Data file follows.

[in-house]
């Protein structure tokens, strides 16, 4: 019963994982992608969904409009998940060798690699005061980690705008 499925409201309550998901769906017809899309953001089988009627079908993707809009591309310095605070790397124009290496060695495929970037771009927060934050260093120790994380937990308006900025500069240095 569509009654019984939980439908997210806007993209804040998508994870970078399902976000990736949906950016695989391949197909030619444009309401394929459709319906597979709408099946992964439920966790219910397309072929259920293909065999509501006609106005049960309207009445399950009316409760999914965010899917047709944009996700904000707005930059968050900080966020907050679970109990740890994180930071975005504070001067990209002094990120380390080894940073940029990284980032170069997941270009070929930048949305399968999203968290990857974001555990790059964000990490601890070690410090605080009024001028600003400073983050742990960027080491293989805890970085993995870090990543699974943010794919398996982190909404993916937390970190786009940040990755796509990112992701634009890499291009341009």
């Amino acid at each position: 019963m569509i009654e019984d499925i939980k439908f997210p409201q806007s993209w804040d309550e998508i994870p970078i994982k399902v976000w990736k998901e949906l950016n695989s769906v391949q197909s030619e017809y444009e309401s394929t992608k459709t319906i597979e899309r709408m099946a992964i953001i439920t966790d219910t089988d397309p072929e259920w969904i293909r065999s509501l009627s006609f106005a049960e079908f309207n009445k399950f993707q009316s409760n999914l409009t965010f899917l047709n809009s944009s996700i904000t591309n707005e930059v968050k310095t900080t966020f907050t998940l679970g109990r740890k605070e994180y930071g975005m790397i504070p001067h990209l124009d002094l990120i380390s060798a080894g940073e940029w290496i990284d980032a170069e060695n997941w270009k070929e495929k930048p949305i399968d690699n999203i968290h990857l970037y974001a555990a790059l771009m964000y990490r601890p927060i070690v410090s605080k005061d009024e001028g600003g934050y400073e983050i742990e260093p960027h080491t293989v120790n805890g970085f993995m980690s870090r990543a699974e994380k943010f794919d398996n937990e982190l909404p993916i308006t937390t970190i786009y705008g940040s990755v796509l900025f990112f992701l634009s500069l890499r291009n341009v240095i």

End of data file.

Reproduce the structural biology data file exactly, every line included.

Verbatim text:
[in-house]
């Protein structure tokens, strides 16, 4: 019963994982992608969904409009998940060798690699005061980690705008 499925409201309550998901769906017809899309953001089988009627079908993707809009591309310095605070790397124009290496060695495929970037771009927060934050260093120790994380937990308006900025500069240095 569509009654019984939980439908997210806007993209804040998508994870970078399902976000990736949906950016695989391949197909030619444009309401394929459709319906597979709408099946992964439920966790219910397309072929259920293909065999509501006609106005049960309207009445399950009316409760999914965010899917047709944009996700904000707005930059968050900080966020907050679970109990740890994180930071975005504070001067990209002094990120380390080894940073940029990284980032170069997941270009070929930048949305399968999203968290990857974001555990790059964000990490601890070690410090605080009024001028600003400073983050742990960027080491293989805890970085993995870090990543699974943010794919398996982190909404993916937390970190786009940040990755796509990112992701634009890499291009341009």
């Amino acid at each position: 019963m569509i009654e019984d499925i939980k439908f997210p409201q806007s993209w804040d309550e998508i994870p970078i994982k399902v976000w990736k998901e949906l950016n695989s769906v391949q197909s030619e017809y444009e309401s394929t992608k459709t319906i597979e899309r709408m099946a992964i953001i439920t966790d219910t089988d397309p072929e259920w969904i293909r065999s509501l009627s006609f106005a049960e079908f309207n009445k399950f993707q009316s409760n999914l409009t965010f899917l047709n809009s944009s996700i904000t591309n707005e930059v968050k310095t900080t966020f907050t998940l679970g109990r740890k605070e994180y930071g975005m790397i504070p001067h990209l124009d002094l990120i380390s060798a080894g940073e940029w290496i990284d980032a170069e060695n997941w270009k070929e495929k930048p949305i399968d690699n999203i968290h990857l970037y974001a555990a790059l771009m964000y990490r601890p927060i070690v410090s605080k005061d009024e001028g600003g934050y400073e983050i742990e260093p960027h080491t293989v120790n805890g970085f993995m980690s870090r990543a699974e994380k943010f794919d398996n937990e982190l909404p993916i308006t937390t970190i786009y705008g940040s990755v796509l900025f990112f992701l634009s500069l890499r291009n341009v240095i």